Principal’s Update 2016 – 7

May 18 2016
Full STEAM ahead

The acronym STEM (Science, Technology, Engineering, Mathematics) is in broad circulation today in education and the media more generally. We’re reminded quite rightly that today’s students need to be literate in the STEM domain if they are to be productively employed in new and emerging industries.

STEM education is not merely a focus on four core classes or an increased focus on any individual letter in the acronym. It is interdisciplinary and stresses the important connections between these disciplines. This connection is most evidently seen when students are involved in project-based learning – creating, applying and incorporating mathematics for example, and in one or more areas. Year 7 Design and Technology students are a great example of such integration. Primary students at Del Monte have also demonstrated such integration in their annual maths problem-solving challenges. Problems, challenges or inquiries are at the core of quality projects, and it is very difficult to complete any of them without exploring at least two of the ‘STEM’ letters.

But this is not to exclude the importance of the arts – hence the ‘A’ in STEAM. If we’re not inspiring the creativity in what students are learning about, then we are not tapping into the full spectrum of learning. Whether the creative expression is through music, art, drama or literature – or all combined – we hopefully engage students of diverse creative interests.

The Dominican School, St Mary’s in Memphis USA, has pushed the STEM/STEAM just that much further by adding ‘R’ for the religious and ethical element essential for holistic learning in a Catholic school. As stated on their website, ‘Now and in the future, critical questions facing society will be in the arena of medicine, bioengineering, and technology. Dominican believes the future must be shaped by scientists formed in the great intellectual tradition of the Catholic Church. As Pope Francis asserted in his recent encyclical, Lumen Fidei, “Today more than ever, we need to be reminded of this bond between faith and truth, given the crisis of truth in our age.” (#25) Thus, our young people need to be formed on a solid foundation of objective truth.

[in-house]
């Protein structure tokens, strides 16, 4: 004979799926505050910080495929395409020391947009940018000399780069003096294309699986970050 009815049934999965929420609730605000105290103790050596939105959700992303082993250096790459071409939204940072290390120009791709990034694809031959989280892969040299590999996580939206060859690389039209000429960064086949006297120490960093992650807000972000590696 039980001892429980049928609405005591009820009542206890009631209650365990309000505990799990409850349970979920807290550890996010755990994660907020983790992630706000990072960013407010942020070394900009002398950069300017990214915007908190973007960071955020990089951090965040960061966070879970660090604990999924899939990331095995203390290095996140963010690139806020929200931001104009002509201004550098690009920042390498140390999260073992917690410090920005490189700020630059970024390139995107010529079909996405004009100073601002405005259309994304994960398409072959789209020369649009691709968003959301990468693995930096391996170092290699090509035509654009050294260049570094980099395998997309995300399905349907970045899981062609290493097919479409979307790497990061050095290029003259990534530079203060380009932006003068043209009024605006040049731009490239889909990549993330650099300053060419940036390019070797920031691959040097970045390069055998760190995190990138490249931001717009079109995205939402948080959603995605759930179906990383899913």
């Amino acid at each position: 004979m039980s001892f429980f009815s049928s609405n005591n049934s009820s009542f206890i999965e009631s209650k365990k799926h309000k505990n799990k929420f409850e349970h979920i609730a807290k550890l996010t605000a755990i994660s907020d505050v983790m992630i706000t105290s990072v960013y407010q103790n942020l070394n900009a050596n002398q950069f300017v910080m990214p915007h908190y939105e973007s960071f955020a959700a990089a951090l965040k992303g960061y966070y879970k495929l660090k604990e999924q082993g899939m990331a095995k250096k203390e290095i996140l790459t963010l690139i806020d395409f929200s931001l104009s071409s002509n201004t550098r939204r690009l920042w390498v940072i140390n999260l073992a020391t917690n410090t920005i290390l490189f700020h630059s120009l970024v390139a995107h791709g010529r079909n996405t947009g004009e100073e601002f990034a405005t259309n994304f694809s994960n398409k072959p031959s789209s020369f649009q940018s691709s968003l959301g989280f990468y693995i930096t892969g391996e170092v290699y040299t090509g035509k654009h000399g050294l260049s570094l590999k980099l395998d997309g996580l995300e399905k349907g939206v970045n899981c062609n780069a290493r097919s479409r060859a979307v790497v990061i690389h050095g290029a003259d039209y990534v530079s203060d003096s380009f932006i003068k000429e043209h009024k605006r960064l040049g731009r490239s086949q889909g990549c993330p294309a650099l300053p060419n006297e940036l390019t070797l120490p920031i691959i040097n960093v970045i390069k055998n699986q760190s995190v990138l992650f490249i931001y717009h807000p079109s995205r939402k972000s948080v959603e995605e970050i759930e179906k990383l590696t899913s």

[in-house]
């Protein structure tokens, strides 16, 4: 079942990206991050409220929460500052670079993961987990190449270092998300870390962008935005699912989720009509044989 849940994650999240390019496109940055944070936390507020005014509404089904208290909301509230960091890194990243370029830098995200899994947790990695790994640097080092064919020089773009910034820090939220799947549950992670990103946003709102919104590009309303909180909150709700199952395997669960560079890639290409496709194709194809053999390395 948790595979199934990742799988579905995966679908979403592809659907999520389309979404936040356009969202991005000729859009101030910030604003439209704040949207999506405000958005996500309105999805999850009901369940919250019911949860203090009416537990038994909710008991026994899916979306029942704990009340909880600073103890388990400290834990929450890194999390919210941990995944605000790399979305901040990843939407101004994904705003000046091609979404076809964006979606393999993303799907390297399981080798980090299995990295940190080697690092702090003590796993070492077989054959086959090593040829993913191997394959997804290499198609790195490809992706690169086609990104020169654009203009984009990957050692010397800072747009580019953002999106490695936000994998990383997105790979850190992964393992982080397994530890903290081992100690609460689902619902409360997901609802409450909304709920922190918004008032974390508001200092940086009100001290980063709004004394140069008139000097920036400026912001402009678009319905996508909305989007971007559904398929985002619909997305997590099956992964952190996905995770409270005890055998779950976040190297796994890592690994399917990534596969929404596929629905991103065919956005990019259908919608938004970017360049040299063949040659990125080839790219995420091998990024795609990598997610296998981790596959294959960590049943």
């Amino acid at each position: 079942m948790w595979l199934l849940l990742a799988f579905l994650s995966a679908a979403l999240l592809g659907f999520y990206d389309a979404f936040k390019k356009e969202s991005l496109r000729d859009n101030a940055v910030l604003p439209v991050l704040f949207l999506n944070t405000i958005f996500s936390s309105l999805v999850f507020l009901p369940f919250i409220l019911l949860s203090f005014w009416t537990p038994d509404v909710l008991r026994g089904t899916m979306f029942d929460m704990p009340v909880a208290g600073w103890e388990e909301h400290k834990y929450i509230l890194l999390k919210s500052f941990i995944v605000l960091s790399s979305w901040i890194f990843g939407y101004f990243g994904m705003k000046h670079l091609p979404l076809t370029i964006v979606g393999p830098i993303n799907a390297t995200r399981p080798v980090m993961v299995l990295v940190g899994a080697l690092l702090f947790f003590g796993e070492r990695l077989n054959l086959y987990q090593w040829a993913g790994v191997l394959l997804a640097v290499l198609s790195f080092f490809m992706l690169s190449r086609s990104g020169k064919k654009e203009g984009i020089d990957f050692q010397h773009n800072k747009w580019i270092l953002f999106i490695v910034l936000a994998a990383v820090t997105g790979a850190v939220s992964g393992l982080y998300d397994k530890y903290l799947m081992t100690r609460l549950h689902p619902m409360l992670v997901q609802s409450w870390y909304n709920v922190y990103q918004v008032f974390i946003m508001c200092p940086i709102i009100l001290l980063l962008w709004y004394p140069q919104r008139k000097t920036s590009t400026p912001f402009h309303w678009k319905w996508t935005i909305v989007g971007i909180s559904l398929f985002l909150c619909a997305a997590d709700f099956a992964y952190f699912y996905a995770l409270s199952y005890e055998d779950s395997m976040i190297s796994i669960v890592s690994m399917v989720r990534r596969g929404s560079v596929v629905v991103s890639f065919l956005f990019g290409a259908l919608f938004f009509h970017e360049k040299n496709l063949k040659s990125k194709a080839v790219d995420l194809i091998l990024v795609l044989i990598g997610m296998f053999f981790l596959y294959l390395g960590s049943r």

We envision graduates prepared with a STREAM™ curriculum who study scientific and ethical questions in the context of Dominican Catholic values’.

I’m looking forward to visiting St Mary’s later this year and building connections with Santa Sabina College.

As part of STEM initiatives, we have joined with other schools that are part of the Alliance of Girls Schools for the first NASA Space School trip in the next holiday break. The emphasis of the Space School expedition is as much about collaboration, teamwork and project management as it is about the disciplines involved in STEM. Approximately 86 students from across a number of Alliance Schools are participating, with Santa having the second highest representation. Ms Roseanne Sukkar is one of the teachers accompanying the students, and all the girls last night found out which group they are in. They got their starter packs, and met with the supervisors from iVicon (the partner of HASSE International Study Programs) who will assist them throughout the two week experience. All students involved in the launch will depart from Santa Sabina College on 26 June, 6:10am sharp.

This photo is of some of the girls and Ms Sukkar in their Space School T-Shirts.


One of the benefits of a P-12 College is the ‘bridge’ between primary and secondary education that is afforded. It was great to see Year 4 and their teachers joining the secondary Science team in the labs for some hands on scientific investigation on ‘forces’ as part of their unit of inquiry. A year 4 “selfie” is also attached.

I look forward to seeing many of you at next week’s Growing Minds event on ‘Just Journalism’ with our guest of honour, Monica Attard OAM. Monica is an ex-student of the College and a distinguished journalist. She will share with us the highlights and the challenges of ‘honourable’ journalism today, and the changing media landscape in the age of social media. Please register your interest to attend via

Finally, whether it’s STEM, STEAM or STREAM, we need to always come back to our core purpose of the Mission of the College, and so I share with you the prayer that our students and staff recently received.


Who are we?
This week, when we pray together, let us remember the vision and mission of the College which guides us. 

Our Mission
Santa Sabina College, a Catholic school in the Dominican tradition, educates students to achieve personal excellence,
to act with justice and compassion and
to embrace the future with an optimistic global vision.
We fulfil our Mission by living the Dominican pillars of community, service, learning and prayer.

Our Reflection
Where does our Mission most challenge us? 

Our Light
Your word is a lamp for my feet; a light for my path.
– Psalm 119

Our Support
Better to illuminate than merely to shine; to deliver to others contemplated truths, than merely to contemplate.
– Thomas Aquinas

Our Prayer
Loving God, creator and giver of light,
May we seek to follow you more nearly in our work and in our striving;
May we love you more dearly in our compassion for one another;
May we see you more clearly in the faces of our family and friends; and
May we always look outwardly with optimism and hope. Amen

Our Veritas
What is our truth today?


Dr Maree Herrett